I was definitely aware of the netiquette behind allowing you to do those things, and I can also understand how it would be very weird and possibly a major turn-off and criticism to say that contributors can’t delete their account or their works. That definitely makes this a more difficult issue to deal with.

But still, I can’t help but feel that allowing users to do that is a holdover from the All Rights Reserved era of the internet. I think that people who truly understand the CC principle come here knowing that participation in this community comes closely tied with waiving certain rights to your work. In particular, you have waived your distribution rights permanently and suddenly wanting them back doesn’t change that fact.

If anyone wanted to it would be well within their legal rights to create and build a wholly separate permanent and undeletable index/archive of ccM works. Then the issue would be moot, right?

Anyway, since it’s impossible to force the comprehensive removal of a CC-licensed work from the whole of the internet, it seems like a waste on ccM’s part to allow deletion. To me, reducing someone’s “internet profile” isn’t as tangible a benefit as having a permanent untouchable index and attribution tree of CC licensed works. As others have said, attribution is currency, and allowing deletion can undermine the flow of attribution.

Maybe I’m wrong, but I think the people that would be upset that they couldn’t remove their works don’t fully understand or agree with the CC principle in the first place. As always, I’d love to hear from people that can prove me wrong. Would you be upset if you couldn’t remove your account/songs, AB?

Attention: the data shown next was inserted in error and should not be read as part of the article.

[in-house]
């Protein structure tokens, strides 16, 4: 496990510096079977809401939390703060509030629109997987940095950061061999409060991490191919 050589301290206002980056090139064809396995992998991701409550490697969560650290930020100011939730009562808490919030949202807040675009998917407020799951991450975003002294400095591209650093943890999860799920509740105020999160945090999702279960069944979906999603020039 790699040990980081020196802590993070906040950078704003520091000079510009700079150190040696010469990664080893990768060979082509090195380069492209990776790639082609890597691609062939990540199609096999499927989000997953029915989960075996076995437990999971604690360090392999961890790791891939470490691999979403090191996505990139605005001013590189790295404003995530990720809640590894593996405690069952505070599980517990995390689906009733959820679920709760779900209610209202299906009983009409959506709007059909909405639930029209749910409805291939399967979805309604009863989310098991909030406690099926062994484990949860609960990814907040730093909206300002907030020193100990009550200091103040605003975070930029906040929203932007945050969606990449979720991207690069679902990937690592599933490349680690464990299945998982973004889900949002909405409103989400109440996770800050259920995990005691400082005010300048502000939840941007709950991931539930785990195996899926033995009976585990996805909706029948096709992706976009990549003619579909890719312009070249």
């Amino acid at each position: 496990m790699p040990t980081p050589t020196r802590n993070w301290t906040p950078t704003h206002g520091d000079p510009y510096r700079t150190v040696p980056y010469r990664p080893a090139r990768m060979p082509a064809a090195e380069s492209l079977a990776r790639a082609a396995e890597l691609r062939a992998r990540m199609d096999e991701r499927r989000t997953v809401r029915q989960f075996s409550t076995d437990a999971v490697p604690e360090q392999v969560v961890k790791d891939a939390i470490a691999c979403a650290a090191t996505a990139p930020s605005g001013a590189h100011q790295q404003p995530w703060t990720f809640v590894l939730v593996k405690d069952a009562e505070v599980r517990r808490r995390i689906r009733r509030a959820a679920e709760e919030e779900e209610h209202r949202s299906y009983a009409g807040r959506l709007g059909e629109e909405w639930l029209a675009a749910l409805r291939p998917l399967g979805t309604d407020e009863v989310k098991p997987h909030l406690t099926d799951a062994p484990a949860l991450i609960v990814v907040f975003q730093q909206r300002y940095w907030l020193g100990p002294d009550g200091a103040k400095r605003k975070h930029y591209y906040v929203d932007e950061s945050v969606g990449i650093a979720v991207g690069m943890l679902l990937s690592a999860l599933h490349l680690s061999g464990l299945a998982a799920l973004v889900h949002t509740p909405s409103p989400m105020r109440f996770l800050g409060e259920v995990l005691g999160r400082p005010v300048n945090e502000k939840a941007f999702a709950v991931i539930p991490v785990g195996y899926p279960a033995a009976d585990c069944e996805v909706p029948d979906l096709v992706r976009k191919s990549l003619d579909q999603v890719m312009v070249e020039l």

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permalink   fourstones Mon, Nov 22, 2010 @ 11:47 AM
Quote: Since CC licenses cannot ever be revoked by the original author ccMixter has the legal right (and arguably has the responsibility)

Because CC licenses are super-copyright they apply to each copy of the music as well as the composition.

So the CC lic for each copy can not be revoked but if a user removes the upload then further copies are not under CC. If you downloaded it from ccM it has a CC lic attached to it. If you got it from somewhere else it is not under CC. (Again, this ridiculousness is inherited from the underlying copyright)

ccM has the right to continue to copy the original upload but hardly the responsibility to do so. ccM policy is to respect the artist’s wishes and remove the CC licensed copy to prevent further generating CC licensed copies - even when the artist has no idea what any of this means, which is the vast majority of the case.
 
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permalink   Rocket Ron Wed, Nov 24, 2010 @ 3:36 AM
Quote: fourstones
ccM has the right to continue to copy the original upload but hardly the responsibility to do so. ccM policy is to respect the artist’s wishes and remove the CC licensed copy to prevent further generating CC licensed copies - even when the artist has no idea what any of this means, which is the vast majority of the case.


This was my original idea. Remove the downloads and anything, but there should be some mechanism to prove that the download existed with the corresponding licence.

After analyzing the attribution html source, I realized there is already some meta info between ccM and creativecommons.org attribution html snipped generation. There is a base32 encoded sha1 digest hash generated from the original ccM upload included in the URN of the DIV tag. But this only proves, that the mp3 file I used is exactly the same as the one originaly uploaded to ccM.

eg:

about=”urn:sha1:QPN5J5ZKSZ5JYCSR2JNXUCJGMDKVYIWH”